continuing professional development was very important. We've
come out with some worrying evidence that CPD is being hampered
by the notion of "rarely cover", which is being interpreted
in some schools as "never cover". We're hearing, for
example, from wonderful places such as the York centre for science
and the nine regional science centres that they are seeing a big
decline in the number of teachers going to their excellent facilities,
because of this interpretation of "rarely cover". Are
you concerned about this?
Christine Gilbert: I visit schools,
if not every week, certainly every fortnight, and most of the
schools I visit have found a system that suits the school, but
which would not stop the sorts of visits that you're suggesting.
We've just published a study on CPD. Some of it may have been
undertaken before these provisions were in place, but they had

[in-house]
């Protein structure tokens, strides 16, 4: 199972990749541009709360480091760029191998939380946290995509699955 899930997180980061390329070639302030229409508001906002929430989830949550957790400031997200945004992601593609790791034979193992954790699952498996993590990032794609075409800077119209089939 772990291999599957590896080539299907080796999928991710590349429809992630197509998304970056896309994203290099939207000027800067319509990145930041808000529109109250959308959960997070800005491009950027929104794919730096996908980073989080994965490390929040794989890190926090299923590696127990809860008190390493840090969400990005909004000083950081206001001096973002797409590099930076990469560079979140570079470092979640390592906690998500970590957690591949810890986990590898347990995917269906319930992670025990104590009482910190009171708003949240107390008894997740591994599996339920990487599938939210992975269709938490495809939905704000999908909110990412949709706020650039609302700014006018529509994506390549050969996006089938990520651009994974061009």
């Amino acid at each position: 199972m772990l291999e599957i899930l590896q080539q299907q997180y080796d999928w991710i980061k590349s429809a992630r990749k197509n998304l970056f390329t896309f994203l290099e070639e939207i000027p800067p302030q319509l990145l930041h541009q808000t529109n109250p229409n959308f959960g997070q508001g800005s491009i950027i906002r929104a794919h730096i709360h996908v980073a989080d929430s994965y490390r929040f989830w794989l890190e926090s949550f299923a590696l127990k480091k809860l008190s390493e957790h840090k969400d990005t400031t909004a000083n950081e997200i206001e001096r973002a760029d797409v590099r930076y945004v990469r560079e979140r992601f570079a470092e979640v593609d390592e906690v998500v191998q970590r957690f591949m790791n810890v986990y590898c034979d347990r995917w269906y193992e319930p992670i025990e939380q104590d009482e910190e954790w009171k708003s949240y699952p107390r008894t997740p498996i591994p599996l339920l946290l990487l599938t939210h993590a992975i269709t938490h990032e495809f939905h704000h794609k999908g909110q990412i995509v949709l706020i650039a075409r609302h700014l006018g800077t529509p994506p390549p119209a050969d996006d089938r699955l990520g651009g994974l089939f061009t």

not prevented CPD going from on in schools.
Q176 Chair: But there is evidence.
There has been a 25% decline in the number of people going to
the science centre in York, and that is without what we are picking
up from school visits. It is a concern if CPD is being undermined,
Christine Gilbert: I think anything
that undermines CPD is a concern. My worry with the funding that
is before us over the next few years is that CPD will suffer.
A school that isn't investing in CPD is not investing in its own
development and in its approach to teaching and learning. CPD
is absolutely central to the development of good schools.
Q177 Chair: Perhaps we can relate
"rarely cover" to the value of out-of-school learning,
which is something I know you passionately believe inyou
did an extremely good report on it just after our report, and